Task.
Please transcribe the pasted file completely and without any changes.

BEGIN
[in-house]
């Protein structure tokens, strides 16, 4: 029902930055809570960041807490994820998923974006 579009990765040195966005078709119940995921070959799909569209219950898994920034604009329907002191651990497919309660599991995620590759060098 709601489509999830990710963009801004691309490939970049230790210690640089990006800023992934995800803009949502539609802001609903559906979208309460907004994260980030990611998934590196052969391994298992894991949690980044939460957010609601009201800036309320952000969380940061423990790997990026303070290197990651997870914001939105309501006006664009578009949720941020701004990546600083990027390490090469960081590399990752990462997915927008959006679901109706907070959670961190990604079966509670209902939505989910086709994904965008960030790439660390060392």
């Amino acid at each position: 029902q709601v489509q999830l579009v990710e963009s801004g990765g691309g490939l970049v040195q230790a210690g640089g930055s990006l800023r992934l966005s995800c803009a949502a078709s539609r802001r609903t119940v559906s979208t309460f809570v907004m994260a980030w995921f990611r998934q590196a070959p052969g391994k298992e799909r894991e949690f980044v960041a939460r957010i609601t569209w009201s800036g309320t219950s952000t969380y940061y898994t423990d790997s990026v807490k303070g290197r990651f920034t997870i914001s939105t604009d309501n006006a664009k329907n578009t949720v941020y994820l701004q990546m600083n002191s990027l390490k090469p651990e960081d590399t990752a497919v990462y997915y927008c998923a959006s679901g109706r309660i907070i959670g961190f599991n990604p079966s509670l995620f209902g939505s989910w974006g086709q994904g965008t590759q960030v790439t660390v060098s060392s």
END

[in-house]
């Protein structure tokens, strides 16, 4: 029902930055809570960041807490994820998923974006 579009990765040195966005078709119940995921070959799909569209219950898994920034604009329907002191651990497919309660599991995620590759060098 709601489509999830990710963009801004691309490939970049230790210690640089990006800023992934995800803009949502539609802001609903559906979208309460907004994260980030990611998934590196052969391994298992894991949690980044939460957010609601009201800036309320952000969380940061423990790997990026303070290197990651997870914001939105309501006006664009578009949720941020701004990546600083990027390490090469960081590399990752990462997915927008959006679901109706907070959670961190990604079966509670209902939505989910086709994904965008960030790439660390060392």
């Amino acid at each position: 029902q709601v489509q999830l579009v990710e963009s801004g990765g691309g490939l970049v040195q230790a210690g640089g930055s990006l800023r992934l966005s995800c803009a949502a078709s539609r802001r609903t119940v559906s979208t309460f809570v907004m994260a980030w995921f990611r998934q590196a070959p052969g391994k298992e799909r894991e949690f980044v960041a939460r957010i609601t569209w009201s800036g309320t219950s952000t969380y940061y898994t423990d790997s990026v807490k303070g290197r990651f920034t997870i914001s939105t604009d309501n006006a664009k329907n578009t949720v941020y994820l701004q990546m600083n002191s990027l390490k090469p651990e960081d590399t990752a497919v990462y997915y927008c998923a959006s679901g109706r309660i907070i959670g961190f599991n990604p079966s509670l995620f209902g939505s989910w974006g086709q994904g965008t590759q960030v790439t660390v060098s060392s």